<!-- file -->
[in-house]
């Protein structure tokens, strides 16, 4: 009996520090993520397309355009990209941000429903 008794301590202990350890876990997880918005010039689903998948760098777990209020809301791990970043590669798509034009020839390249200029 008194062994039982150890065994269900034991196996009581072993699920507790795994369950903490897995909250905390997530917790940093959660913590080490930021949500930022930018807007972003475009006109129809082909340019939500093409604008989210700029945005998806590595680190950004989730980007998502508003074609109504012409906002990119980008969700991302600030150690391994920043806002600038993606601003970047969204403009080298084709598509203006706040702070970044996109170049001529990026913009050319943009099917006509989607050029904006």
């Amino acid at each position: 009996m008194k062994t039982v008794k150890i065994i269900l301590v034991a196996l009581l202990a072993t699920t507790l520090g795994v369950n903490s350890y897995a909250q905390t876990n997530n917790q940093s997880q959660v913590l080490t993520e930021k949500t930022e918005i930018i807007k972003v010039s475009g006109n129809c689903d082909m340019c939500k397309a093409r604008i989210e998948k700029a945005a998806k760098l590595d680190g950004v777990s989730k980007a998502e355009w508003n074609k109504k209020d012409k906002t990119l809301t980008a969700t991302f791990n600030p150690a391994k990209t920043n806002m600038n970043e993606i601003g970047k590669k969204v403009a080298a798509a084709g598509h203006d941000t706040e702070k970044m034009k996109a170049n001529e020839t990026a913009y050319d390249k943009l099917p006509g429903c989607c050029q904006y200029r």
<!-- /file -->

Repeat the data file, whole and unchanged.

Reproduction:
[in-house]
């Protein structure tokens, strides 16, 4: 009996520090993520397309355009990209941000429903 008794301590202990350890876990997880918005010039689903998948760098777990209020809301791990970043590669798509034009020839390249200029 008194062994039982150890065994269900034991196996009581072993699920507790795994369950903490897995909250905390997530917790940093959660913590080490930021949500930022930018807007972003475009006109129809082909340019939500093409604008989210700029945005998806590595680190950004989730980007998502508003074609109504012409906002990119980008969700991302600030150690391994920043806002600038993606601003970047969204403009080298084709598509203006706040702070970044996109170049001529990026913009050319943009099917006509989607050029904006």
């Amino acid at each position: 009996m008194k062994t039982v008794k150890i065994i269900l301590v034991a196996l009581l202990a072993t699920t507790l520090g795994v369950n903490s350890y897995a909250q905390t876990n997530n917790q940093s997880q959660v913590l080490t993520e930021k949500t930022e918005i930018i807007k972003v010039s475009g006109n129809c689903d082909m340019c939500k397309a093409r604008i989210e998948k700029a945005a998806k760098l590595d680190g950004v777990s989730k980007a998502e355009w508003n074609k109504k209020d012409k906002t990119l809301t980008a969700t991302f791990n600030p150690a391994k990209t920043n806002m600038n970043e993606i601003g970047k590669k969204v403009a080298a798509a084709g598509h203006d941000t706040e702070k970044m034009k996109a170049n001529e020839t990026a913009y050319d390249k943009l099917p006509g429903c989607c050029q904006y200029r």